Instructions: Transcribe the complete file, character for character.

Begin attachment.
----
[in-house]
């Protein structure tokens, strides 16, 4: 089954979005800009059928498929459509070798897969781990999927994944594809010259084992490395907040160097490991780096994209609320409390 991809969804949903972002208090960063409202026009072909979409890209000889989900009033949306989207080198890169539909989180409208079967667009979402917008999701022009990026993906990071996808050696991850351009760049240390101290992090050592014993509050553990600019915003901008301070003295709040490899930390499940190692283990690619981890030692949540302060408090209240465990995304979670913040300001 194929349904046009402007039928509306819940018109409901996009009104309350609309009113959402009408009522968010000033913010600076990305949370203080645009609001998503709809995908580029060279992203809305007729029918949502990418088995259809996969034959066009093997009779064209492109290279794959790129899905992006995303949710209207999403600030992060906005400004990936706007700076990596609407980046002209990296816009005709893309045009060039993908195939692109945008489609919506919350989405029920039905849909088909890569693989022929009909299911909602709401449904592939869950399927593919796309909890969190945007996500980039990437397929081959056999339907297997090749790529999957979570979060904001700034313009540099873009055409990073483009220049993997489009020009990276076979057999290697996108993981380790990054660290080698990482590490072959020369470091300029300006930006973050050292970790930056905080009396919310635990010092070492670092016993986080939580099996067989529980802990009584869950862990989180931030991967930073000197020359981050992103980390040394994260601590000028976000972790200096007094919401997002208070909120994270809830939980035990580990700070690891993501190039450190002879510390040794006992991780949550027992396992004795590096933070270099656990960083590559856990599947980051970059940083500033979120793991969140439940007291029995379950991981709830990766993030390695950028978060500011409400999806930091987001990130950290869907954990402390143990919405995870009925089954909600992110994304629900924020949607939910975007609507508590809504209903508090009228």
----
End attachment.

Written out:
[in-house]
């Protein structure tokens, strides 16, 4: 089954979005800009059928498929459509070798897969781990999927994944594809010259084992490395907040160097490991780096994209609320409390 991809969804949903972002208090960063409202026009072909979409890209000889989900009033949306989207080198890169539909989180409208079967667009979402917008999701022009990026993906990071996808050696991850351009760049240390101290992090050592014993509050553990600019915003901008301070003295709040490899930390499940190692283990690619981890030692949540302060408090209240465990995304979670913040300001 194929349904046009402007039928509306819940018109409901996009009104309350609309009113959402009408009522968010000033913010600076990305949370203080645009609001998503709809995908580029060279992203809305007729029918949502990418088995259809996969034959066009093997009779064209492109290279794959790129899905992006995303949710209207999403600030992060906005400004990936706007700076990596609407980046002209990296816009005709893309045009060039993908195939692109945008489609919506919350989405029920039905849909088909890569693989022929009909299911909602709401449904592939869950399927593919796309909890969190945007996500980039990437397929081959056999339907297997090749790529999957979570979060904001700034313009540099873009055409990073483009220049993997489009020009990276076979057999290697996108993981380790990054660290080698990482590490072959020369470091300029300006930006973050050292970790930056905080009396919310635990010092070492670092016993986080939580099996067989529980802990009584869950862990989180931030991967930073000197020359981050992103980390040394994260601590000028976000972790200096007094919401997002208070909120994270809830939980035990580990700070690891993501190039450190002879510390040794006992991780949550027992396992004795590096933070270099656990960083590559856990599947980051970059940083500033979120793991969140439940007291029995379950991981709830990766993030390695950028978060500011409400999806930091987001990130950290869907954990402390143990919405995870009925089954909600992110994304629900924020949607939910975007609507508590809504209903508090009228």